Anyone got an electric car in France?

I was looking at electric cars and was surprised how many of them are RWD - or AWD for the models higher up the range.

Is there a reason for that? My experience of RWD is limited to a Volvo 340, so I’m no expert :wink:

I do all our long haul traveling at night as I cannot be bothered with the traffic around Rouen or the M20-25 during the day, I have always preferred night driving, bonus is the passengers and the dog are usually asleep as well :yum:

It’s great fun if you like drifting…

Most of the time you’d never notice the difference, and with traction control there probably isn’t much anyway.

My Westfield 11 is rear wheel drive and great fun. For a left bend, foot off accelerator, a touch of right on the steering wheel then apply accelerator and return steering wheel to straight ahead. To increase or decrease the steering, simply add or reduce throttle…

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I had a 2CV like that though it was more to increase or decrease wobble.

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Despite living and driving in France, I’ve always preferred duodecimal systems, but with distances in leagues rather than miles or kms. But that’s just me!

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Problem with leagues and lieues is they vary, the most common French lieue is about 4km which means your 7 league boots are pretty nippy :slightly_smiling_face:


Should have made it clear that I had in mind leagues used by sailors from the ports of the former East Riding of Yorkshire

I dimly recall that the ghastly neoclassical pastiche architect Quinlan Terry’s practice uses what in English is known as the Florentine foot, but which was known In Florence as the braccio fiorentino or Florentine arm (58.36 cm), so called because it measured like the arm of an adult person.

Traditional pre-decimal measurements of lengths’ relationship to the body are very appealin, albeit inevitably a tad variable…

And Leonardo fudged his Vitruvian man!

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In Dunkeld (Perthshire) there’s a fine ell on a wall in the market Square, for argument-free measuring of cloth.


Ells, eh? We’re now a long way from electric cars - has anyone still got an ox cart?

No no no, it has to be 113, or 87 surely.

The Ell house :sunglasses:

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I’ve no range anxiety, I’ve worked out how to play the game :slightly_smiling_face:. I’ve spent most of my many, many long distance drives à fond les manettes no matter where because I like to get where I’m going quickly. But with the bloody speed limits zones, even on autoroutes, autostrada, autobahnen, etc., going up and down like the proverbial professional’s underwear, it’s all a pain in the backside to reset the, albeit adaptive, cruise control. Now I can dial in 110 and let the software take the strain. As it can read the speed limit signs too and use the Satnav for speed zones I might dial in 130 and let it decide what speed we travel at, but I’m still a bit wary of its accuracy and I don’t want loose points just because it gets it wrong :slightly_smiling_face:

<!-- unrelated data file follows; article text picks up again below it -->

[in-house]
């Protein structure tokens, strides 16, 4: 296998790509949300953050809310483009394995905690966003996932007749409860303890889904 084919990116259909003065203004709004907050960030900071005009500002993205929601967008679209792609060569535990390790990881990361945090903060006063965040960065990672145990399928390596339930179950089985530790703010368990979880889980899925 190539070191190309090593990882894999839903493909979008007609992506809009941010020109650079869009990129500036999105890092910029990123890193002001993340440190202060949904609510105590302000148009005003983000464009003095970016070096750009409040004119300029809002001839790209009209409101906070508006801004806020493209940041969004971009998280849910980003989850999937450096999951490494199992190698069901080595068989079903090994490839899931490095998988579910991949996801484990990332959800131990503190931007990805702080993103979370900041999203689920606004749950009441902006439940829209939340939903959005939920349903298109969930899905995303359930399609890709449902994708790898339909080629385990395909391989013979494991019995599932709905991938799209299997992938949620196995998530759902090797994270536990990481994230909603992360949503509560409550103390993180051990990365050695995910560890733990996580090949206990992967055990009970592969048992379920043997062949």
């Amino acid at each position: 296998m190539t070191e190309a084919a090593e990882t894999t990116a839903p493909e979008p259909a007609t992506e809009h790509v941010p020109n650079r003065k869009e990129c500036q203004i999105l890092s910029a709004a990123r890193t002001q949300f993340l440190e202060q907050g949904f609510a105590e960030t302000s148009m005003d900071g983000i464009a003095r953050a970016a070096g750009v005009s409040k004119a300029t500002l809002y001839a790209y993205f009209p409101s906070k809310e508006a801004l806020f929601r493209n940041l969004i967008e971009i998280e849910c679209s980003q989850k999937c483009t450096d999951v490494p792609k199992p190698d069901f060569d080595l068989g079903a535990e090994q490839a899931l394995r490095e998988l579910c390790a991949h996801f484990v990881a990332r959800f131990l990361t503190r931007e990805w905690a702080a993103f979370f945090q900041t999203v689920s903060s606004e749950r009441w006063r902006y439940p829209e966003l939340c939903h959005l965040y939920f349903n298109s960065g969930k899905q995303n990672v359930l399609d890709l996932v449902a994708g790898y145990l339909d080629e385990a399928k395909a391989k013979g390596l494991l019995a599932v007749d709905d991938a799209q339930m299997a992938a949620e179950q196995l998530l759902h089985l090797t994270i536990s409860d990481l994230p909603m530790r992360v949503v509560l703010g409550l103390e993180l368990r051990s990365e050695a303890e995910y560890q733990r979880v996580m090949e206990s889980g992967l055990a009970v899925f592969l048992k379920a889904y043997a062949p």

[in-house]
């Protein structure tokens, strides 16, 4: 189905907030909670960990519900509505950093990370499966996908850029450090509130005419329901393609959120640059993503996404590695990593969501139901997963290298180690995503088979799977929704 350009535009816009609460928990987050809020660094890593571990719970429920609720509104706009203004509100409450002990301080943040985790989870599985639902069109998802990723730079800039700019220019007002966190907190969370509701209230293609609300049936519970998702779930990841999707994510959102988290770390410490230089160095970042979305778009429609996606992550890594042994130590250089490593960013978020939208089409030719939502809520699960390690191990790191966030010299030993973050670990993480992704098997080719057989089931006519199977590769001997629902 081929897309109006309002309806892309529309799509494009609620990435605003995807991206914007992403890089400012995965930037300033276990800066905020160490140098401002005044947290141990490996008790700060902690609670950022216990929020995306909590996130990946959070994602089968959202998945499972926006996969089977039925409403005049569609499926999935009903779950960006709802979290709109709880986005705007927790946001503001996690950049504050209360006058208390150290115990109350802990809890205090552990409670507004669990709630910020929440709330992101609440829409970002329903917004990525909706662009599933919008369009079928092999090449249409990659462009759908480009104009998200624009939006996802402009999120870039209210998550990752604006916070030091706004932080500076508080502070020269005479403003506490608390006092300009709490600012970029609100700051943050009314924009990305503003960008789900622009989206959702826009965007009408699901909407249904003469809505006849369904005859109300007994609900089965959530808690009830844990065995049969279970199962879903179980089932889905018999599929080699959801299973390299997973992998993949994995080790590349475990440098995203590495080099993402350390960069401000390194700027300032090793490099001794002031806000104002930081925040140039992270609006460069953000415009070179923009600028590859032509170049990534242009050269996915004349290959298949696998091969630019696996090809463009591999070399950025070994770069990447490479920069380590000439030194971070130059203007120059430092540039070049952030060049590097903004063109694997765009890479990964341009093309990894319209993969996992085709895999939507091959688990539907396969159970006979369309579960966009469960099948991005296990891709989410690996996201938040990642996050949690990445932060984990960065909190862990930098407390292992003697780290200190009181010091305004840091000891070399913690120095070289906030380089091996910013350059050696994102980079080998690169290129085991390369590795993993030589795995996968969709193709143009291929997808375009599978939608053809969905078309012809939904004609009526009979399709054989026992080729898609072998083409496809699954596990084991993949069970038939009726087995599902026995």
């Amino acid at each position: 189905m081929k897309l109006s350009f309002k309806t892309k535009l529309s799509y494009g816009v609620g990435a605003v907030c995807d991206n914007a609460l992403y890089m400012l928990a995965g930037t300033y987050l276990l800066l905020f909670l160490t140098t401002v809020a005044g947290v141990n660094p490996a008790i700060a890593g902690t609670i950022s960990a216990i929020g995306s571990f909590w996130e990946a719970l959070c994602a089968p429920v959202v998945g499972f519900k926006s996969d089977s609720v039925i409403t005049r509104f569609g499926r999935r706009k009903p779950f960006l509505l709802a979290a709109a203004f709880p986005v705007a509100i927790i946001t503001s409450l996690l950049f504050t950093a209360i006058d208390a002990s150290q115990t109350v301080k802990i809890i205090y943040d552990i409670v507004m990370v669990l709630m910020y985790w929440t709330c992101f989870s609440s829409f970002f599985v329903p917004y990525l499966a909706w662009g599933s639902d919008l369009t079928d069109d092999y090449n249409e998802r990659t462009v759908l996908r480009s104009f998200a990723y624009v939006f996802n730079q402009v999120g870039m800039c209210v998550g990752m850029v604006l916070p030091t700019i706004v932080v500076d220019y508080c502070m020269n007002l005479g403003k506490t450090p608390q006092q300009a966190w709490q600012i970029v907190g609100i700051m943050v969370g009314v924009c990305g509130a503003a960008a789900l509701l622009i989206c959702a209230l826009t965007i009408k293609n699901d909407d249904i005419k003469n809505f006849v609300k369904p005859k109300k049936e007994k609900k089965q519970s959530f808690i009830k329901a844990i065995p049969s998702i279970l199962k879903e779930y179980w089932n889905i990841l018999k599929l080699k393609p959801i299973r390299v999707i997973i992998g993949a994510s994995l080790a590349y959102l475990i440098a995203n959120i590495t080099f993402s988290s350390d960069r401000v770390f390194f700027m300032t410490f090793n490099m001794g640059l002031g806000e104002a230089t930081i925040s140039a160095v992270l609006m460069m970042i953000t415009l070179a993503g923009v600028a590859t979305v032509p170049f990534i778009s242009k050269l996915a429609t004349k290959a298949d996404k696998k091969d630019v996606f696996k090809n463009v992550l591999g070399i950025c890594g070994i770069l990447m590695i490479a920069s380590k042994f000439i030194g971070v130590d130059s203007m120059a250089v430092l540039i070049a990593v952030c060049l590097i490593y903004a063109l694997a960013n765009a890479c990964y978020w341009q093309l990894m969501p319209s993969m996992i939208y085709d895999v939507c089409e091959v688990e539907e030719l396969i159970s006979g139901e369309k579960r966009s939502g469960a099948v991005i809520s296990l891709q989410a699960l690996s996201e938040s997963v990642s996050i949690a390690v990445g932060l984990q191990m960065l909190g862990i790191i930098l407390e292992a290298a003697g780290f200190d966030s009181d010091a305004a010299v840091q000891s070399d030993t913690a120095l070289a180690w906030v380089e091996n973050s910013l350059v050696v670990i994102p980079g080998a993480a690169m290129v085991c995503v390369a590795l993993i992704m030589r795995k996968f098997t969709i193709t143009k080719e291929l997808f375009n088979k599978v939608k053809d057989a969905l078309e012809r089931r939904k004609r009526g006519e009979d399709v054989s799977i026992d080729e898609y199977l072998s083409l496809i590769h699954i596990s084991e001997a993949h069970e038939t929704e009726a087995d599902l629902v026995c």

Do you have all the hanger hooks in you wardrobe pointing the same way. I do :joy: Maybe it’s an age thing. As I’ve got older I do like things “just so”.

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You do know Tory that all speedometers under-read, by law? When you think you are doing 110, for example, you are really only doing 107 or 108. You can verify that with a stand alone Garmin or Tomtom. I must say that annoys me so I always set the cruise control for 5% higher than the speed limit. 3% for speedo error and 2% for radar tolerance. So running at an indicated 135 and using the shortest lane on curves (fast lane on left bends, slow lane on right bends) you can whizz along. It alleviated the boredom :face_with_hand_over_mouth:

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In that case you should know that there is no slow or fast lane - they should be referred to as lane 1 or 2 (etc). :wink:

The accuracy varies with tyre wear as well by a couple of % between unworn and fully worn tyres (your actual road speed will be lower on fully worn tyres).

Like you I tend to set the cruise a bit higher than the posted limit because of this.

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When I worked in Bradford, in the early 1990s there was an accurate measured half mile on a straight piece of road that you could use to check your speedo. There was also one later on the road between Keithley and Skipton I think. I did use the one in Bradford a few times and the speedo was surprisingly accurate on my old battered Renault 5.

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Indeed, I should have written the lane with the shortest radius :face_with_hand_over_mouth:


That’s the technique a lot of French drivers use on roundabouts :wink::roll_eyes: